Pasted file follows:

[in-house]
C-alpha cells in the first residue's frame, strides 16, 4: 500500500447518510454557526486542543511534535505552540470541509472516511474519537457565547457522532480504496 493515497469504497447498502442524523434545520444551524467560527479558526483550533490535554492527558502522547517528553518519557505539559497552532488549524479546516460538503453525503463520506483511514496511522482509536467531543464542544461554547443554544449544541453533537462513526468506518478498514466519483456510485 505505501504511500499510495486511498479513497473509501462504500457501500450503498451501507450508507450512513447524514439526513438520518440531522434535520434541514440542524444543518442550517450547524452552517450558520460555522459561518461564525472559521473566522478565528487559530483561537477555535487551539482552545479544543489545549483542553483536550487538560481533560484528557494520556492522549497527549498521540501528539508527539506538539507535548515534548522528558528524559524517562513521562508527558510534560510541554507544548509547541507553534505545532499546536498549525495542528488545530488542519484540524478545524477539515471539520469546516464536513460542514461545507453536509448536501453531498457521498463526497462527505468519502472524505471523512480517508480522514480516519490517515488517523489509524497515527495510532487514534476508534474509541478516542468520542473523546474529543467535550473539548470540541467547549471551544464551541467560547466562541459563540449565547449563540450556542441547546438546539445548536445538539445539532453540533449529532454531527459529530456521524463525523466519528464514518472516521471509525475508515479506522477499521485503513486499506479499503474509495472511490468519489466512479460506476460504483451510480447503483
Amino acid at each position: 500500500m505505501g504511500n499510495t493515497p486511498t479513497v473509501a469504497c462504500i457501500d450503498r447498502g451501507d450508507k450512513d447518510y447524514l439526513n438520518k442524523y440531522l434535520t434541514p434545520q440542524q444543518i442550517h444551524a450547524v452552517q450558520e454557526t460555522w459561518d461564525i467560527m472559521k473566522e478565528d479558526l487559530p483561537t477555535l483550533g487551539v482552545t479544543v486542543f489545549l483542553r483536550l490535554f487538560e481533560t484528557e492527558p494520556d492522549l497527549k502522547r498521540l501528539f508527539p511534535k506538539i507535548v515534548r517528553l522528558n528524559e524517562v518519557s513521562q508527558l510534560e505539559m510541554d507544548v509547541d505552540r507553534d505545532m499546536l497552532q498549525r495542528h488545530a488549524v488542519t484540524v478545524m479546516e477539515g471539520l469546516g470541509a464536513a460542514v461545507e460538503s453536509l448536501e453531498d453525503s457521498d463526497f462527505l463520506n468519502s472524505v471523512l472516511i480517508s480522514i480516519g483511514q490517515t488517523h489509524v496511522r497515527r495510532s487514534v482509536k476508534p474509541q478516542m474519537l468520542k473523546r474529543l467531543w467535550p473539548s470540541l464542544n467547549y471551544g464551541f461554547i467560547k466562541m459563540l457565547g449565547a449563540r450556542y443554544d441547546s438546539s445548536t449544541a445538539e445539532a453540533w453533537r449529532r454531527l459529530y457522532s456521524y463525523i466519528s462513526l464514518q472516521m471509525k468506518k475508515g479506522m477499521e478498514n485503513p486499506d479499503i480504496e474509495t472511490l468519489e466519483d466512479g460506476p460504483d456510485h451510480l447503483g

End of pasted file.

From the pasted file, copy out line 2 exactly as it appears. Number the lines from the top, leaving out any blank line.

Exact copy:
C-alpha cells in the first residue's frame, strides 16, 4: 500500500447518510454557526486542543511534535505552540470541509472516511474519537457565547457522532480504496 493515497469504497447498502442524523434545520444551524467560527479558526483550533490535554492527558502522547517528553518519557505539559497552532488549524479546516460538503453525503463520506483511514496511522482509536467531543464542544461554547443554544449544541453533537462513526468506518478498514466519483456510485 505505501504511500499510495486511498479513497473509501462504500457501500450503498451501507450508507450512513447524514439526513438520518440531522434535520434541514440542524444543518442550517450547524452552517450558520460555522459561518461564525472559521473566522478565528487559530483561537477555535487551539482552545479544543489545549483542553483536550487538560481533560484528557494520556492522549497527549498521540501528539508527539506538539507535548515534548522528558528524559524517562513521562508527558510534560510541554507544548509547541507553534505545532499546536498549525495542528488545530488542519484540524478545524477539515471539520469546516464536513460542514461545507453536509448536501453531498457521498463526497462527505468519502472524505471523512480517508480522514480516519490517515488517523489509524497515527495510532487514534476508534474509541478516542468520542473523546474529543467535550473539548470540541467547549471551544464551541467560547466562541459563540449565547449563540450556542441547546438546539445548536445538539445539532453540533449529532454531527459529530456521524463525523466519528464514518472516521471509525475508515479506522477499521485503513486499506479499503474509495472511490468519489466512479460506476460504483451510480447503483